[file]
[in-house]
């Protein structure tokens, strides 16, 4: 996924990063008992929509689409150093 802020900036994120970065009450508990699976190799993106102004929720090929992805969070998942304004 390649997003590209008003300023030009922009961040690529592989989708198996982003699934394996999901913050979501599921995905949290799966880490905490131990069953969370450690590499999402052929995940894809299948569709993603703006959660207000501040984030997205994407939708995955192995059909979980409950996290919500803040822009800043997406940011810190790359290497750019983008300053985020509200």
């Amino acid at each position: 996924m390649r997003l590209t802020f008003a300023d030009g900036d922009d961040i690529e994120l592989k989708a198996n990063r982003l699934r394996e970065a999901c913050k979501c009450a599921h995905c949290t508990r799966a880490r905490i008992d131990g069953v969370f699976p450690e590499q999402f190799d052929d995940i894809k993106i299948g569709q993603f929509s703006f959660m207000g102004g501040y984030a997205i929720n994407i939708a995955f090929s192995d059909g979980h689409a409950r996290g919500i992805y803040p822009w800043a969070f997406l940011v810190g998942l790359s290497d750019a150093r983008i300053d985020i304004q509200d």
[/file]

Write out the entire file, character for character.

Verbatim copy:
[in-house]
């Protein structure tokens, strides 16, 4: 996924990063008992929509689409150093 802020900036994120970065009450508990699976190799993106102004929720090929992805969070998942304004 390649997003590209008003300023030009922009961040690529592989989708198996982003699934394996999901913050979501599921995905949290799966880490905490131990069953969370450690590499999402052929995940894809299948569709993603703006959660207000501040984030997205994407939708995955192995059909979980409950996290919500803040822009800043997406940011810190790359290497750019983008300053985020509200």
């Amino acid at each position: 996924m390649r997003l590209t802020f008003a300023d030009g900036d922009d961040i690529e994120l592989k989708a198996n990063r982003l699934r394996e970065a999901c913050k979501c009450a599921h995905c949290t508990r799966a880490r905490i008992d131990g069953v969370f699976p450690e590499q999402f190799d052929d995940i894809k993106i299948g569709q993603f929509s703006f959660m207000g102004g501040y984030a997205i929720n994407i939708a995955f090929s192995d059909g979980h689409a409950r996290g919500i992805y803040p822009w800043a969070f997406l940011v810190g998942l790359s290497d750019a150093r983008i300053d985020i304004q509200d």